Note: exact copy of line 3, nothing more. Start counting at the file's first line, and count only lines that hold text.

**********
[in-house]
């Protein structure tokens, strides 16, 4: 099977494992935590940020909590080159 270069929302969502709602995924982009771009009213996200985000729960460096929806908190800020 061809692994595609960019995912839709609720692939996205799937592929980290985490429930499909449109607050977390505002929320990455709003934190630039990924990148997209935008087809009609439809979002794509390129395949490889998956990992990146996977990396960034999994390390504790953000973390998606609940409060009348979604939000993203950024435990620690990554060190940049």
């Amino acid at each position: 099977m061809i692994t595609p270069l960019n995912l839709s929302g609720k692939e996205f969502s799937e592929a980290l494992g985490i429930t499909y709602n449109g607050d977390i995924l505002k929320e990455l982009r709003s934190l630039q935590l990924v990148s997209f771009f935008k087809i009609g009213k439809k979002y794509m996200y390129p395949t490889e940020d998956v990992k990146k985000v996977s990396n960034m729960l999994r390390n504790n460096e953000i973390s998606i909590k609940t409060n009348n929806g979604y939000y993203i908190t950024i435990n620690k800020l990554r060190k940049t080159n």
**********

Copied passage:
């Amino acid at each position: 099977m061809i692994t595609p270069l960019n995912l839709s929302g609720k692939e996205f969502s799937e592929a980290l494992g985490i429930t499909y709602n449109g607050d977390i995924l505002k929320e990455l982009r709003s934190l630039q935590l990924v990148s997209f771009f935008k087809i009609g009213k439809k979002y794509m996200y390129p395949t490889e940020d998956v990992k990146k985000v996977s990396n960034m729960l999994r390390n504790n460096e953000i973390s998606i909590k609940t409060n009348n929806g979604y939000y993203i908190t950024i435990n620690k800020l990554r060190k940049t080159n």